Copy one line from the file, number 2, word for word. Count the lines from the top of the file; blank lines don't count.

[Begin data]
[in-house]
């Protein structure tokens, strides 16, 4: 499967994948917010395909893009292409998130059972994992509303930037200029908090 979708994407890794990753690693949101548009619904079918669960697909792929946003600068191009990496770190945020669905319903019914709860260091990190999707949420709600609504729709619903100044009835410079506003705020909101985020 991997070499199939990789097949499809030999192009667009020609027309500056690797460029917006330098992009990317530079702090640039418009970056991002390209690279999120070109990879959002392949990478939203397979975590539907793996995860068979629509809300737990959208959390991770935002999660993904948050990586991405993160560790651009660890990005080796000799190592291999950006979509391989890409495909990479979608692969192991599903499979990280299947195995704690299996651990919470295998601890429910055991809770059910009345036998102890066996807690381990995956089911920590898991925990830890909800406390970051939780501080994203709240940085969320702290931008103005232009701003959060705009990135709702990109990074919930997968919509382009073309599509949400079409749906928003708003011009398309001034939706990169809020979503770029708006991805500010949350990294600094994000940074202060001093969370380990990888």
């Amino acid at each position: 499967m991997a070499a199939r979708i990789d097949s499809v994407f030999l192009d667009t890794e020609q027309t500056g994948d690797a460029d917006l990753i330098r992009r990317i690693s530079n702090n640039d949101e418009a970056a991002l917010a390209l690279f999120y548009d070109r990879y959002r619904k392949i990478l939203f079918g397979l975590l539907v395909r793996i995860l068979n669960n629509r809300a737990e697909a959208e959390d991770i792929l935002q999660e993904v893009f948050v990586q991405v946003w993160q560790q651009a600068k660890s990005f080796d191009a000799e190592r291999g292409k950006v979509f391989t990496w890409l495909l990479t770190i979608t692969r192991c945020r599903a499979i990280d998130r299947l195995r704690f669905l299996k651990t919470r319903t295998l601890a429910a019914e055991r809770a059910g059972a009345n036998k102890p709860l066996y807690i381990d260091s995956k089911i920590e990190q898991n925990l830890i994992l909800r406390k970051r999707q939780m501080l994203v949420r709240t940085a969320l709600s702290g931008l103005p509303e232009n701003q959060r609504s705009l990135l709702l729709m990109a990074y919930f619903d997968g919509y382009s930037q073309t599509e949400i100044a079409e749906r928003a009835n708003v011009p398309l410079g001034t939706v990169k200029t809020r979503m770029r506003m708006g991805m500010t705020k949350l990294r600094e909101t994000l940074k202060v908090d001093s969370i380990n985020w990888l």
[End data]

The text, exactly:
């Protein structure tokens, strides 16, 4: 499967994948917010395909893009292409998130059972994992509303930037200029908090 979708994407890794990753690693949101548009619904079918669960697909792929946003600068191009990496770190945020669905319903019914709860260091990190999707949420709600609504729709619903100044009835410079506003705020909101985020 991997070499199939990789097949499809030999192009667009020609027309500056690797460029917006330098992009990317530079702090640039418009970056991002390209690279999120070109990879959002392949990478939203397979975590539907793996995860068979629509809300737990959208959390991770935002999660993904948050990586991405993160560790651009660890990005080796000799190592291999950006979509391989890409495909990479979608692969192991599903499979990280299947195995704690299996651990919470295998601890429910055991809770059910009345036998102890066996807690381990995956089911920590898991925990830890909800406390970051939780501080994203709240940085969320702290931008103005232009701003959060705009990135709702990109990074919930997968919509382009073309599509949400079409749906928003708003011009398309001034939706990169809020979503770029708006991805500010949350990294600094994000940074202060001093969370380990990888």